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The tazing, the cursing, the shouting, the shooting, The clattering of glasses-the breaking of skullsThe dancing would sure be upon the best footing,

Wid Irish Miss Murphys and English Miss Bulls. The neat little party you'd like to see revel,

The loves and the whisky, and the devil knows what; And the dances that we whacked black and blue like the devil, And the spalpeens we floored at the very first shot.

O'Brien he went through the world without lying,
And he beat the Danes, a whole score of them flat;
And faix, after that, the old Danes beat O'Brien,
And he died victorious, more glory for Pat.
Ever since that, the brave flaming O'Flanagans

Have fought in each battle, all the way round; From Kilrush to Kilkenny, and all the way back again, The blood of O'Flanagans covers the ground.

Do you see how I'm laughed at by all those queer vagabones,
Shouting and screaming twice as loud as they can?
Paddy Flynn, I go bail, I'll give you a sore bag of bones
If you'll only come here and turn out like a man.
Do ye's think I'll stop here until morning, diverting ye's
While me nate jug of punch is cooling outside?
Good night, boys, you know I'm sorry from parting ye's,
But the love of the whisky was always me pride.


SWEET jewel, my heart has gone out of my keepin',
An' I am wantin' it back wid a slice of your own;
For I drame through the night, when I ought to be sleepin',
Ov the purtiest girl in the country of Tyrone.
'Tis yourself, an' you know it, more shame you won't show it,
But I'll list by my faith for a dashing dragoon,
If you don't quit your jokin', which is more than provokin',
And pity my love for you, Molly Muldoon.

There's Shusey Magee, drinks her tay out of chaney,
Her father, the drover, has money in store;
An' Kitty McKenna, that plays the pianna,

An', troth, if I liked-no, I needn't say more.
But little I care for themselves or their riches;

An' the music you'd make wid your nogginan' spoon, Would be sweeter to me if I slept in the ditches,

An' scraped the same pot wid you, Molly Muldoon. Och! Molly, achorra, don't kill me wid sorrow,

I'm awake on my feet wid the weight of my woes, My shouldin's neglected an' famine expected,

My plow in the meadow a roost for the crows. An' little it matters, my poor heart in tatters,

For a corpse on the board I'll be stretched for you soon; Or wid ribbons all flyin', I'll laugh while you're cryin',

Then wed where you will, cruel Molly Muldoon.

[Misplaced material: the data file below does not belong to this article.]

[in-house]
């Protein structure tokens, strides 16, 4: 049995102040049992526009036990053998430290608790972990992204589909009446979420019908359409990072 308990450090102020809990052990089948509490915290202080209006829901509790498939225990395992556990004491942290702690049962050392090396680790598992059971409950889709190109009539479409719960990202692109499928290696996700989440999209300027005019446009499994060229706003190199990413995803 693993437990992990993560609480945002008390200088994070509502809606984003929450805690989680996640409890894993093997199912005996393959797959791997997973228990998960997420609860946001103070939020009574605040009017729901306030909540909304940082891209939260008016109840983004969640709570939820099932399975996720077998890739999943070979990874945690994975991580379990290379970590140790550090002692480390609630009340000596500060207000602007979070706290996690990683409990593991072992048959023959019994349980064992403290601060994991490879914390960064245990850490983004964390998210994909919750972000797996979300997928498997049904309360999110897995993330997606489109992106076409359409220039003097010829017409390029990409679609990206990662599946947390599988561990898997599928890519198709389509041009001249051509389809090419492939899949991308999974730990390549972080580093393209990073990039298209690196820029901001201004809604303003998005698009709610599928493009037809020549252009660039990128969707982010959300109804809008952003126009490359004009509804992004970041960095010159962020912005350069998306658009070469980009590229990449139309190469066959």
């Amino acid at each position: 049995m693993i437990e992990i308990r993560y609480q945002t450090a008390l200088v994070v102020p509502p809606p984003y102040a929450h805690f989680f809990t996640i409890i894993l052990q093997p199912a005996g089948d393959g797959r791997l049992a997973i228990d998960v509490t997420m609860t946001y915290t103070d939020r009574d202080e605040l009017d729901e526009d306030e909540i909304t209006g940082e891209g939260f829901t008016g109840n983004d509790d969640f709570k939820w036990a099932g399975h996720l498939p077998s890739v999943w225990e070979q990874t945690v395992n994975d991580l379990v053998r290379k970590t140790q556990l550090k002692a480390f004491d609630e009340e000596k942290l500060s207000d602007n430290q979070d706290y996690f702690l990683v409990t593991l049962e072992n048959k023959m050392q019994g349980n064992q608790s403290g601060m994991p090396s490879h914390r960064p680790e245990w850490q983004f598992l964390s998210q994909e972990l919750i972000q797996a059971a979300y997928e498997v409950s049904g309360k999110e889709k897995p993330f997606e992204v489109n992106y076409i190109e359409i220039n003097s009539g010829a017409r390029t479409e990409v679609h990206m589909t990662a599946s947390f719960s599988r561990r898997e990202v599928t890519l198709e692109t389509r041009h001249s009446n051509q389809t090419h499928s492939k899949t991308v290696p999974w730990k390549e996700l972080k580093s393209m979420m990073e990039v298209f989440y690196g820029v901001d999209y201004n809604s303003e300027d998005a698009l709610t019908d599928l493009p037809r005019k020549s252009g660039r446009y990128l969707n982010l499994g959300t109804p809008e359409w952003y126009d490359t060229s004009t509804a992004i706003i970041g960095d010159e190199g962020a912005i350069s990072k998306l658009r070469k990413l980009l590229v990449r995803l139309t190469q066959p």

I've a heart true an' tender to love you forever,

Five cows an' a cowlt, an' a guinea to spare; Not to mention my faction, the soul of a ruction,

Mayrone can't they scatter the fun ov a fair. But long-legged Mullen and crooked-eyed Cullen,

They brag of your smiles, but I'll alter their tone; For there's murther a-brewin' an' all of your doin', I'm losin' my sowl for you, Molly Muldoon.

But I don't care a rap if I never see glory,

He's not in shoe leather who'll take you from me; An' for all your sweet schamin' the end of the story Will tell in my favor, a calleen machree. For I know in your heart there's a spark for me burnin', No schamin' can smother, so whisper aroon; "Tis a fortnight to Lent, an' you'll never repent,

If we're one for the ashes, sweet Molly Muldoon.


Boys! fill your glasses, each hour that passes Steals, it may be, on our last night's cheer; The day soon shall come, boys, with fife and drum, boys,

Breaking shrilly on the soldier's ear. Drink to the faithful hearts that love us, 'Mid to-morrow's thickest fight;

While our green flag floats above us,

Think, boys, 'tis for them we smite. Down with each mean flag, none but the green


Shall above us be in triumph seen; Oh! think on its glory, long shrined in story, Charge for Erin and her flag of green!

Think on old Brian, war's mighty lion,

'Neath that banner 'twas he smote the Dane; The Northman and Saxon oft turned their backs on,

Those who bore it o'er each crimsoned plain. Beal-an-atha-Buidhe beheld it

Bagenal's fiery onset curb;

Scotch Munroe would fain have felled it,
We, boys, followed him from red Beinnburb.
Charged with Eoghan for our flag of green!


Shall above us be in triumph seen; Oh! think on its glory, long shrined in story, Charged with Eoghan for our flag of green!

And if at eve, boys, comrades shall grieve, boys,
O'er our corses, let it be with pride;
When thinking that each, boys, on that red
beach, boys,

Lies the flood-mark of the battle's tide.
See! the first faint ray of morning

Gilds the east with yellow light! Hark! the bugle note gives warning

One full bumper to old friends to-night. Down with each mean flag, none but the green


Shall above us be in triumph seen: Oh! think on its glory, long shrined in story, Fall or conquer for our flag of green!


'Twas a cold winter's night, and the tempest was snarlin',

The snow, like a sheet, covered cabin and


When Barney flew over the hills to his darlin', And tapped at the window where Katty did lie. "Arrah! jewel," said he,

are ye sleepin' or wakin'? The night's bitter cold, an' my coat it is thin;


Oh! the storm 'tis a brewin', the frost it is bakin',

Oh! Katty Avourneen, you must let me in."

"Arrah! Barney," cried she, an' she spoke thro' the window,

"Ah! would ye be taking me out of my bed? To come at this time it's a shame an' a sin, too

It's whisky, not love, that's got into your head.


If your heart it was true, of my fame you'd be tender,

Consider the time, an' there's nobody in; Oh! what has a poor girl but her name to defend her?

No, Barney Avourneen, I won't let you in." "Ah! cushla," cried he, "it's my heart is a fountain

That weeps at the wrong it might lay at your door;

Your name is more white than the snow on the mountain,

And Barney would die to preserve it as pure.

I'll go to my home, though the winter winds face me,

I'll whistle them off, for I'm happy within; An' the words of my Kathleen will comfort and bless me; 'Oh! Barney Avourneen, I won't let you in.'"


PROUDLY the note of the trumpet is sounding,
Loudly the war-cries arise on the gale;
Fleetly the sted of Loc Suilig is bounding,
To join the thick squadrons in Saimear's
green vale.

On, every mountaineer,
Strangers to flight and fear,

Rush to the standard of dauntless Red

Bonnought and Gallowglass,

Throng from each mountain pass, On for old Erin-O'Donnell abu! Princely O'Neill to our aid is advancing

With many a chieftain and warrior-clan; A thousand proud steeds in his vanguard are prancing